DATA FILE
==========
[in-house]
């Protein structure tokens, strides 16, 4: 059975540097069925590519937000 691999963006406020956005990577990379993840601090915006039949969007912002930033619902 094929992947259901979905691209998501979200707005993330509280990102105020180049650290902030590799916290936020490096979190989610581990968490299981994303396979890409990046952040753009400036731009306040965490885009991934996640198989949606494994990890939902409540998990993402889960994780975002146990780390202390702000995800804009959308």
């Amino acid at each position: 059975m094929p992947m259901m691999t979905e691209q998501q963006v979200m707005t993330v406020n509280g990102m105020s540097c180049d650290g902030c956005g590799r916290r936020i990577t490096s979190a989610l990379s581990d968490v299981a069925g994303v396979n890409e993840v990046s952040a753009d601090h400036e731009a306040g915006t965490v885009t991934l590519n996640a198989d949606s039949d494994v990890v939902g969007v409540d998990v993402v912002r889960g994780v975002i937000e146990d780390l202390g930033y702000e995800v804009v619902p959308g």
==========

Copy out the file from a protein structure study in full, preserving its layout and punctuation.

[in-house]
């Protein structure tokens, strides 16, 4: 059975540097069925590519937000 691999963006406020956005990577990379993840601090915006039949969007912002930033619902 094929992947259901979905691209998501979200707005993330509280990102105020180049650290902030590799916290936020490096979190989610581990968490299981994303396979890409990046952040753009400036731009306040965490885009991934996640198989949606494994990890939902409540998990993402889960994780975002146990780390202390702000995800804009959308």
């Amino acid at each position: 059975m094929p992947m259901m691999t979905e691209q998501q963006v979200m707005t993330v406020n509280g990102m105020s540097c180049d650290g902030c956005g590799r916290r936020i990577t490096s979190a989610l990379s581990d968490v299981a069925g994303v396979n890409e993840v990046s952040a753009d601090h400036e731009a306040g915006t965490v885009t991934l590519n996640a198989d949606s039949d494994v990890v939902g969007v409540d998990v993402v912002r889960g994780v975002i937000e146990d780390l202390g930033y702000e995800v804009v619902p959308g």